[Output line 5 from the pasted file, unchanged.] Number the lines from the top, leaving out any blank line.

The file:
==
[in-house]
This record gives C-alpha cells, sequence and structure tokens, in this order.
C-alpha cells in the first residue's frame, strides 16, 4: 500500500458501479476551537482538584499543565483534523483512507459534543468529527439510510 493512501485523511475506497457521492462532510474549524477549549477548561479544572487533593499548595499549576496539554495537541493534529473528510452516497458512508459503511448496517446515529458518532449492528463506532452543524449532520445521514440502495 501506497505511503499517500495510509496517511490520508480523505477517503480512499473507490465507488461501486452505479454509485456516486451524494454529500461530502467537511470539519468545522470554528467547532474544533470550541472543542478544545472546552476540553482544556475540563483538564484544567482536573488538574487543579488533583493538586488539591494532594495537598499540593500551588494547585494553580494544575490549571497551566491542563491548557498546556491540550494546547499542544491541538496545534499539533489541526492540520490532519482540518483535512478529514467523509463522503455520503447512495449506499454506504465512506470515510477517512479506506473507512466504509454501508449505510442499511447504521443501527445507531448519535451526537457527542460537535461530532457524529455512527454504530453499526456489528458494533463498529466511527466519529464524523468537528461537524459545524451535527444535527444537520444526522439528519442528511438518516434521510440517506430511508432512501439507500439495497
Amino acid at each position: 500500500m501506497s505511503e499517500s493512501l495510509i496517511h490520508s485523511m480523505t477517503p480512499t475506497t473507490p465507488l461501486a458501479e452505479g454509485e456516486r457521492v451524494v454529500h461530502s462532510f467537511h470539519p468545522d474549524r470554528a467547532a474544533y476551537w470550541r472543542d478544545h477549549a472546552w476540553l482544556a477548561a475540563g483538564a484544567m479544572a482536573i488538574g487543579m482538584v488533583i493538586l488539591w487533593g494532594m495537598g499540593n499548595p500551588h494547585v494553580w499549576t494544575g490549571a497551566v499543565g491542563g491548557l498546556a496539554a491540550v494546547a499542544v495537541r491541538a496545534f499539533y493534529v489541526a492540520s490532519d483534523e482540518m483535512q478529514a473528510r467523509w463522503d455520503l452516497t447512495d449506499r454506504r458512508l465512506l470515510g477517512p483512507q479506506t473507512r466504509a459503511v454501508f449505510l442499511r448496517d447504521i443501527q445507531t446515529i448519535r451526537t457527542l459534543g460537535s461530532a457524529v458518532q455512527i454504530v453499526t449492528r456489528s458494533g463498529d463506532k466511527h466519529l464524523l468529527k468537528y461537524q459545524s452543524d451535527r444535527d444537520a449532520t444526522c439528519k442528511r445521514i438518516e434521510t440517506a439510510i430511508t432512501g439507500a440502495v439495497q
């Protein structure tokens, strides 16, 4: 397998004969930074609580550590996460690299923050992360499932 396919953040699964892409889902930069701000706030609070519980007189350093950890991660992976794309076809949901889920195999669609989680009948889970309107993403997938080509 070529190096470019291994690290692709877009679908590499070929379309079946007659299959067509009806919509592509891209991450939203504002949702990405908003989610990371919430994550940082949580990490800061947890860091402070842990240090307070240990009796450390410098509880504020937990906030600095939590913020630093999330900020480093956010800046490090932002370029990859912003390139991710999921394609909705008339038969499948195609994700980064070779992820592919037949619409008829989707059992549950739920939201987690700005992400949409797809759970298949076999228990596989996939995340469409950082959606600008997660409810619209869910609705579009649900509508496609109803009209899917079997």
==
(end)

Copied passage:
């Protein structure tokens, strides 16, 4: 397998004969930074609580550590996460690299923050992360499932 396919953040699964892409889902930069701000706030609070519980007189350093950890991660992976794309076809949901889920195999669609989680009948889970309107993403997938080509 070529190096470019291994690290692709877009679908590499070929379309079946007659299959067509009806919509592509891209991450939203504002949702990405908003989610990371919430994550940082949580990490800061947890860091402070842990240090307070240990009796450390410098509880504020937990906030600095939590913020630093999330900020480093956010800046490090932002370029990859912003390139991710999921394609909705008339038969499948195609994700980064070779992820592919037949619409008829989707059992549950739920939201987690700005992400949409797809759970298949076999228990596989996939995340469409950082959606600008997660409810619209869910609705579009649900509508496609109803009209899917079997």